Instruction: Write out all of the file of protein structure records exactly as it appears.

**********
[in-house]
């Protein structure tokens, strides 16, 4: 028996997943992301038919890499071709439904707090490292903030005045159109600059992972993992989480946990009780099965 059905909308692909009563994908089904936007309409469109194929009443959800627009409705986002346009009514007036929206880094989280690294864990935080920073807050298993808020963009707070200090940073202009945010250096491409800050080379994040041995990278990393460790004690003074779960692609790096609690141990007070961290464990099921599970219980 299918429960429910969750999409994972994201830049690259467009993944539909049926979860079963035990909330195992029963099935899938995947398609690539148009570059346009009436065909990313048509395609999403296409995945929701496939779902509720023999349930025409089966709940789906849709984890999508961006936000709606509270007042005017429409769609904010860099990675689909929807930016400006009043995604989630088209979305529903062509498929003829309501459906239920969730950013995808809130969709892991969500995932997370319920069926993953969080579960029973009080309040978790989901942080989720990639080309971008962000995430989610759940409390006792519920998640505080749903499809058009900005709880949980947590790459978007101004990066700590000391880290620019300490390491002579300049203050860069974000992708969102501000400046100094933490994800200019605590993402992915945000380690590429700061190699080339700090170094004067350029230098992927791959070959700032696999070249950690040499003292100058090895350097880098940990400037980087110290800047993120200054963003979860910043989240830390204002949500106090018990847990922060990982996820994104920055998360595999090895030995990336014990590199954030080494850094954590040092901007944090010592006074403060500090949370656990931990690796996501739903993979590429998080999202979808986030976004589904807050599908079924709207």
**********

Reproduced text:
[in-house]
């Protein structure tokens, strides 16, 4: 028996997943992301038919890499071709439904707090490292903030005045159109600059992972993992989480946990009780099965 059905909308692909009563994908089904936007309409469109194929009443959800627009409705986002346009009514007036929206880094989280690294864990935080920073807050298993808020963009707070200090940073202009945010250096491409800050080379994040041995990278990393460790004690003074779960692609790096609690141990007070961290464990099921599970219980 299918429960429910969750999409994972994201830049690259467009993944539909049926979860079963035990909330195992029963099935899938995947398609690539148009570059346009009436065909990313048509395609999403296409995945929701496939779902509720023999349930025409089966709940789906849709984890999508961006936000709606509270007042005017429409769609904010860099990675689909929807930016400006009043995604989630088209979305529903062509498929003829309501459906239920969730950013995808809130969709892991969500995932997370319920069926993953969080579960029973009080309040978790989901942080989720990639080309971008962000995430989610759940409390006792519920998640505080749903499809058009900005709880949980947590790459978007101004990066700590000391880290620019300490390491002579300049203050860069974000992708969102501000400046100094933490994800200019605590993402992915945000380690590429700061190699080339700090170094004067350029230098992927791959070959700032696999070249950690040499003292100058090895350097880098940990400037980087110290800047993120200054963003979860910043989240830390204002949500106090018990847990922060990982996820994104920055998360595999090895030995990336014990590199954030080494850094954590040092901007944090010592006074403060500090949370656990931990690796996501739903993979590429998080999202979808986030976004589904807050599908079924709207």